I first tried to potty train him when he was two years old. Right from the start, he would cheerfully pee on command, and had no complaints about sitting on the potty reading books as long or as often as I asked. He was highly motivated by the stickers I gave him as a reward, and was proud of his successes. But he was still likely to pee himself at any time, even shortly after going on the potty. I offered bribes and praised him enthusiastically when it was warranted--but still, he'd pee in his Pull-Ups. So I tried putting him in underwear, making a big deal out of the fact that he was wearing "big boy" underwear and being sure to supply him with the ones he'd most be interested in--Spongebob, Thomas the Train, etc. Alas, he would still pee himself and blithely continue playing in his urine-soaked Elmo undies. Then I tried letting him run around naked--and the limitless fountain of toddler pee continued on unabated. I'd find him playing with Leggos as he sat in a spongy puddle on the carpet in his room. The little grimy little rat didn't even have the good sense to scoot over to a dry spot.

Why couldn't it be as easy to potty train a child as it is to housebreak a puppy? Wasn't my kid smarter than a Cocker Spaniel? Discouraged, I eventually decided to put the whole thing on hold--not even mention potty training again for several months, and then try again.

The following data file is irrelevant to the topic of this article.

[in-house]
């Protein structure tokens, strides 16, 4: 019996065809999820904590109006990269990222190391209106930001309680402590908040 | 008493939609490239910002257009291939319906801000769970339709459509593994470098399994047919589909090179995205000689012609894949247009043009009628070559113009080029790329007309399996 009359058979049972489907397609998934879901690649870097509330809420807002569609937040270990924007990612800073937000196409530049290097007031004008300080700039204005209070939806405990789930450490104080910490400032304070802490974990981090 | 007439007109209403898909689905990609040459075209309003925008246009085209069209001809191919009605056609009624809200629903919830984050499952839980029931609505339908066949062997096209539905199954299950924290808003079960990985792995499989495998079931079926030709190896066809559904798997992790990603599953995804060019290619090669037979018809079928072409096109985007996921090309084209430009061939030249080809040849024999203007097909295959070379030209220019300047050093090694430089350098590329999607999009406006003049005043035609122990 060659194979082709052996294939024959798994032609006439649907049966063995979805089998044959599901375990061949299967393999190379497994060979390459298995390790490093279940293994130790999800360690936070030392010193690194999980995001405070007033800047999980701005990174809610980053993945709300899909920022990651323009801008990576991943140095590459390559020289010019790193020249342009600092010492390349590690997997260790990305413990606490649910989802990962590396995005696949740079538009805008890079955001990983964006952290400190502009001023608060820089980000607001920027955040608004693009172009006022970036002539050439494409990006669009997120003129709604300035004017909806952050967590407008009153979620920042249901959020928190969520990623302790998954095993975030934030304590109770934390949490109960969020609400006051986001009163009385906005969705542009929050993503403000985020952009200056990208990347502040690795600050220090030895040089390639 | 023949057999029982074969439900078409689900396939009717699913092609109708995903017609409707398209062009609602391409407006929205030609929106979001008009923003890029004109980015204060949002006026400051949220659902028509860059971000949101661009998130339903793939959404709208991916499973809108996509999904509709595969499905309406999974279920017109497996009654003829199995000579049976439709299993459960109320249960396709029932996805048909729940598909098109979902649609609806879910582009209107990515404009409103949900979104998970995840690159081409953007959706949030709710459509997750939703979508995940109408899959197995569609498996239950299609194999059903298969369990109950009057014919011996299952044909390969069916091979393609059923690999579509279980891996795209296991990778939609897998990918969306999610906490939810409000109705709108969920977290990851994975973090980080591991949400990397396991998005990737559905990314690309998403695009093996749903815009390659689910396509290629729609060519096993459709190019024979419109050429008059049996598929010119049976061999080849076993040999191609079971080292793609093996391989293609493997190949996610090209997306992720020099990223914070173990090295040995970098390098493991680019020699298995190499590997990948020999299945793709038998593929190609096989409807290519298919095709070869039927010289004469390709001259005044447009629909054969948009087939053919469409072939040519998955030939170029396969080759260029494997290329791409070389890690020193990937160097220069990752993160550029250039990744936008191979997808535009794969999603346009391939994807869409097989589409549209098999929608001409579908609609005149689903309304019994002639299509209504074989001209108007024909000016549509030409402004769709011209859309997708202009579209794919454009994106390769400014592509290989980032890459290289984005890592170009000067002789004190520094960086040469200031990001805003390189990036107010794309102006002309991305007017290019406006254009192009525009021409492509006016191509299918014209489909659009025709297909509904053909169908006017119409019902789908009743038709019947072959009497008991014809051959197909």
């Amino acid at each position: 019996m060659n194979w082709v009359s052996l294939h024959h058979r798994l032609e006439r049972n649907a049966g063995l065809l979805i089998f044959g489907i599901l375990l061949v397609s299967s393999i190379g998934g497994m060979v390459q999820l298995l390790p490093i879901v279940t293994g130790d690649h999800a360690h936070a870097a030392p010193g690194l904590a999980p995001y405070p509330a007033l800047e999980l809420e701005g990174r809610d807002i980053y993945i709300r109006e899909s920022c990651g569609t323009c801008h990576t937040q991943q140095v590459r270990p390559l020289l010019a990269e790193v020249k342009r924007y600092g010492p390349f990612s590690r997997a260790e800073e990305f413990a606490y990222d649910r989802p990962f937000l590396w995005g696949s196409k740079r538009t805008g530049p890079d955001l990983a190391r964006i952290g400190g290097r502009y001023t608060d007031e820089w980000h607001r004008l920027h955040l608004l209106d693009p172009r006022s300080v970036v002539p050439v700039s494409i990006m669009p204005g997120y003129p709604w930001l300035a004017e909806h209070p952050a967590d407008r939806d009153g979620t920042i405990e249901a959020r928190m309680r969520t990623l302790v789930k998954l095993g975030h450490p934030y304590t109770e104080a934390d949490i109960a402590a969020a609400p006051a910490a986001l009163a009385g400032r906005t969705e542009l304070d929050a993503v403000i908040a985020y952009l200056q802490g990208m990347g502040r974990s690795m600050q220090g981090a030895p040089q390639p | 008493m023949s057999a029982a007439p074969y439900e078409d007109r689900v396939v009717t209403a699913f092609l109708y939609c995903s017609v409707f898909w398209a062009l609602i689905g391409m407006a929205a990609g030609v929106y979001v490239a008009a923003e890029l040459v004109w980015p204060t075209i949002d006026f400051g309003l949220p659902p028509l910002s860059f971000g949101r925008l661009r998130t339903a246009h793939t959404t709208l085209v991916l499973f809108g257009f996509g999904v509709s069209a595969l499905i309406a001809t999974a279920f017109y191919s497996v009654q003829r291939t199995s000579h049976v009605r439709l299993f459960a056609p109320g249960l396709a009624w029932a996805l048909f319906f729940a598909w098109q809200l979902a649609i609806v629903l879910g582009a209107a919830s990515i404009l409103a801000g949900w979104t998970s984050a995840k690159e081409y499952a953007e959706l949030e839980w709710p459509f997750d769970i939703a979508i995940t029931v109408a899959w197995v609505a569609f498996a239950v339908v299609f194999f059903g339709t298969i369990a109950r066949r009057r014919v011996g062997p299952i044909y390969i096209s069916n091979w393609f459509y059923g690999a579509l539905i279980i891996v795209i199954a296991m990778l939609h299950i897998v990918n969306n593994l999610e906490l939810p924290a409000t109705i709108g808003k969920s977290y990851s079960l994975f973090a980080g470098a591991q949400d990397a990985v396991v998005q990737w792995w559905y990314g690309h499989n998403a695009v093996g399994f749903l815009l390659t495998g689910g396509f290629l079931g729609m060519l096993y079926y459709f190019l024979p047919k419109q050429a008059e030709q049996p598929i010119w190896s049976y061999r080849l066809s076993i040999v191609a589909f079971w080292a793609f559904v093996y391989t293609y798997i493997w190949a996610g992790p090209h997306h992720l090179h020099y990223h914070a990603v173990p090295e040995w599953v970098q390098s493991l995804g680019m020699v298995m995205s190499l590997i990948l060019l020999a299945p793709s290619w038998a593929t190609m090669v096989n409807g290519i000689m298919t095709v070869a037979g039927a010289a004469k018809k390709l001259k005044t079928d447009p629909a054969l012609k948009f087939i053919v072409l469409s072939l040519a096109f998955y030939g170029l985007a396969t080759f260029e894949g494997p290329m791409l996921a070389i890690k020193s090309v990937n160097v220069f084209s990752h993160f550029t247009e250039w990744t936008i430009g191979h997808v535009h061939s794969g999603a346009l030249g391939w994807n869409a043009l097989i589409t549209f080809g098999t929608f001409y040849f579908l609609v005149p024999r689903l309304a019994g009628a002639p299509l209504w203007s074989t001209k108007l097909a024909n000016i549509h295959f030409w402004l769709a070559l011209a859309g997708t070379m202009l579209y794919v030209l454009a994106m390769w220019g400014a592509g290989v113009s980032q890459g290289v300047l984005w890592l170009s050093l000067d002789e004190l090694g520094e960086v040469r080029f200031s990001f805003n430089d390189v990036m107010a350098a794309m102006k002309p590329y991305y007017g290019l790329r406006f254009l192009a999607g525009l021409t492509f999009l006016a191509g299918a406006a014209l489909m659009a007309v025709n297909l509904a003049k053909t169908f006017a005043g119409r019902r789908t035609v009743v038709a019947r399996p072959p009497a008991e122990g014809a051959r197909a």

Fast-forward a couple of weeks ago; with Jake about to turn 3, it suddenly felt like I had let too much time go by. Not only is three a bit old for a kid to be running around in diapers, but in addition, Jake looks older than he is. He regularly gets mistaken for a 5-year old, which makes it even more embarrassing when we're at the grocery store and he sternly orders me to change his diaper. So I bought a book called Potty Train Your Child in Just One Day. One day! This seemed too good to be true.

And it was. While the "just one day" concept conveys a sense of simplicity and ease, the whole ordeal was a big pain in the ass. Turns out I had to throw an elaborate party for the urine-soaked little ingrate, and spent nearly as much time purchasing the supplies and putting the whole affair together as I spent raising him to potty-training age. On top of that, I had to do a long list of things so silly and ridiculous that I began to wonder if I was part of an elaborate Punk'd-style prank, and I began looking around for hidden cameras.